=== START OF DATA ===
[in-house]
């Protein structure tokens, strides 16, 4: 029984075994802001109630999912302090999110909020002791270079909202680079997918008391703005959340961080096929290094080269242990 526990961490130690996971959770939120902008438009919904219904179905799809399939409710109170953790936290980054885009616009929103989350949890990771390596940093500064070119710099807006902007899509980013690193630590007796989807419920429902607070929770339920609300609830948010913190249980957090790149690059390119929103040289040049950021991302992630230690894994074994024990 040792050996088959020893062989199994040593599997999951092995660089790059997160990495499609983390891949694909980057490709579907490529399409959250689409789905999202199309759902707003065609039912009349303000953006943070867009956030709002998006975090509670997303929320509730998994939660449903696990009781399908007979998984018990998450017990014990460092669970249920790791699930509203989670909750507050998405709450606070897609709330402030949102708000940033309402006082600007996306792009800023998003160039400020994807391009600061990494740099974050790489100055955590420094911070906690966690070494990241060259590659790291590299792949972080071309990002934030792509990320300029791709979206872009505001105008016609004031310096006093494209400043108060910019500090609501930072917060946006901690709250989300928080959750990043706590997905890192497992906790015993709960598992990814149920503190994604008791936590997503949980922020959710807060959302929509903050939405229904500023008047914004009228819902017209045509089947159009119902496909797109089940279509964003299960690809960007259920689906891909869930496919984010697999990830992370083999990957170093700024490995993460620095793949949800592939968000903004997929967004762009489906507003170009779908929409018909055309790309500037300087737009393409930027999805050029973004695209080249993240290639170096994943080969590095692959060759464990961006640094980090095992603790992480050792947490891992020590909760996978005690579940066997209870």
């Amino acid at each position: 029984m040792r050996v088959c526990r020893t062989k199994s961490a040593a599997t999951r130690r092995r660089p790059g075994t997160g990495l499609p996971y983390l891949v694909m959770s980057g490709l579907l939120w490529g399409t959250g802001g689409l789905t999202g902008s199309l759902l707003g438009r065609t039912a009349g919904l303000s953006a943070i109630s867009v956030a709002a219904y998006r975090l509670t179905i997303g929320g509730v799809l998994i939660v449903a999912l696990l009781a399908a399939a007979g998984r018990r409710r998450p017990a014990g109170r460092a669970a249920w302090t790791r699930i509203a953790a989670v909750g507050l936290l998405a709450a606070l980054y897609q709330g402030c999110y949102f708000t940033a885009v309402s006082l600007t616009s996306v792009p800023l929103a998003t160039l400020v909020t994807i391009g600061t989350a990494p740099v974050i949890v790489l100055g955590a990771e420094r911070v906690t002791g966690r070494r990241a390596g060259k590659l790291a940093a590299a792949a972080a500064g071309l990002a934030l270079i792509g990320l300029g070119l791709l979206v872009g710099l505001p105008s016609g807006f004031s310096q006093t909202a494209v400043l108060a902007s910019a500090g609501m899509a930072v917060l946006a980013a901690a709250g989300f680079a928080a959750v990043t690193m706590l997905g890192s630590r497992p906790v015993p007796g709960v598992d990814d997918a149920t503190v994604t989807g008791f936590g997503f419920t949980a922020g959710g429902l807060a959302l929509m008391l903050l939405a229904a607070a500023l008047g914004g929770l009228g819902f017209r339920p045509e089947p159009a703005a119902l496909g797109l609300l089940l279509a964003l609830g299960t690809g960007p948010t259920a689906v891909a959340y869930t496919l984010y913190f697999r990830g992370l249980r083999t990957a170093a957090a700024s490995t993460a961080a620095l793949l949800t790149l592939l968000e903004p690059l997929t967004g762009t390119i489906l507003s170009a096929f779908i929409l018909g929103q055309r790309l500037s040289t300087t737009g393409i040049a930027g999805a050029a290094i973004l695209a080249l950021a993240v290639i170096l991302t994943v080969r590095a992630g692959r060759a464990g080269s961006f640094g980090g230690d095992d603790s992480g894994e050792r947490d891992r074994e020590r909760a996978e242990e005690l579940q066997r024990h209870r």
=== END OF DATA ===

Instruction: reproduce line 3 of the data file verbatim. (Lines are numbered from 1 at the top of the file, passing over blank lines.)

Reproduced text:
């Amino acid at each position: 029984m040792r050996v088959c526990r020893t062989k199994s961490a040593a599997t999951r130690r092995r660089p790059g075994t997160g990495l499609p996971y983390l891949v694909m959770s980057g490709l579907l939120w490529g399409t959250g802001g689409l789905t999202g902008s199309l759902l707003g438009r065609t039912a009349g919904l303000s953006a943070i109630s867009v956030a709002a219904y998006r975090l509670t179905i997303g929320g509730v799809l998994i939660v449903a999912l696990l009781a399908a399939a007979g998984r018990r409710r998450p017990a014990g109170r460092a669970a249920w302090t790791r699930i509203a953790a989670v909750g507050l936290l998405a709450a606070l980054y897609q709330g402030c999110y949102f708000t940033a885009v309402s006082l600007t616009s996306v792009p800023l929103a998003t160039l400020v909020t994807i391009g600061t989350a990494p740099v974050i949890v790489l100055g955590a990771e420094r911070v906690t002791g966690r070494r990241a390596g060259k590659l790291a940093a590299a792949a972080a500064g071309l990002a934030l270079i792509g990320l300029g070119l791709l979206v872009g710099l505001p105008s016609g807006f004031s310096q006093t909202a494209v400043l108060a902007s910019a500090g609501m899509a930072v917060l946006a980013a901690a709250g989300f680079a928080a959750v990043t690193m706590l997905g890192s630590r497992p906790v015993p007796g709960v598992d990814d997918a149920t503190v994604t989807g008791f936590g997503f419920t949980a922020g959710g429902l807060a959302l929509m008391l903050l939405a229904a607070a500023l008047g914004g929770l009228g819902f017209r339920p045509e089947p159009a703005a119902l496909g797109l609300l089940l279509a964003l609830g299960t690809g960007p948010t259920a689906v891909a959340y869930t496919l984010y913190f697999r990830g992370l249980r083999t990957a170093a957090a700024s490995t993460a961080a620095l793949l949800t790149l592939l968000e903004p690059l997929t967004g762009t390119i489906l507003s170009a096929f779908i929409l018909g929103q055309r790309l500037s040289t300087t737009g393409i040049a930027g999805a050029a290094i973004l695209a080249l950021a993240v290639i170096l991302t994943v080969r590095a992630g692959r060759a464990g080269s961006f640094g980090g230690d095992d603790s992480g894994e050792r947490d891992r074994e020590r909760a996978e242990e005690l579940q066997r024990h209870r």